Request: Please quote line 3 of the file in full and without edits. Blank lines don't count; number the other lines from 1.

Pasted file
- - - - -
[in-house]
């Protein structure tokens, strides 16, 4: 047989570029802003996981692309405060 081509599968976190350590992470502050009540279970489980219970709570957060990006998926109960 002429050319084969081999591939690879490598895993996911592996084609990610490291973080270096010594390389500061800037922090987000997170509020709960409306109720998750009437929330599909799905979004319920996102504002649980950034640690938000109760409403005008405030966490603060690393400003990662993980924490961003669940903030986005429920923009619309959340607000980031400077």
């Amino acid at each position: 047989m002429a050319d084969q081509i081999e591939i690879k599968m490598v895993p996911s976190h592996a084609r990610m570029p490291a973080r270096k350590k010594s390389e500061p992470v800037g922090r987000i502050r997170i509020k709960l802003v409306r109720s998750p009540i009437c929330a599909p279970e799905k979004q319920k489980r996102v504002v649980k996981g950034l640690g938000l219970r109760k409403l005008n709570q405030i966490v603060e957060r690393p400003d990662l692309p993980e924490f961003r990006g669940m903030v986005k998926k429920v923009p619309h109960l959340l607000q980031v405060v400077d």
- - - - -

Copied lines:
């Amino acid at each position: 047989m002429a050319d084969q081509i081999e591939i690879k599968m490598v895993p996911s976190h592996a084609r990610m570029p490291a973080r270096k350590k010594s390389e500061p992470v800037g922090r987000i502050r997170i509020k709960l802003v409306r109720s998750p009540i009437c929330a599909p279970e799905k979004q319920k489980r996102v504002v649980k996981g950034l640690g938000l219970r109760k409403l005008n709570q405030i966490v603060e957060r690393p400003d990662l692309p993980e924490f961003r990006g669940m903030v986005k998926k429920v923009p619309h109960l959340l607000q980031v405060v400077d």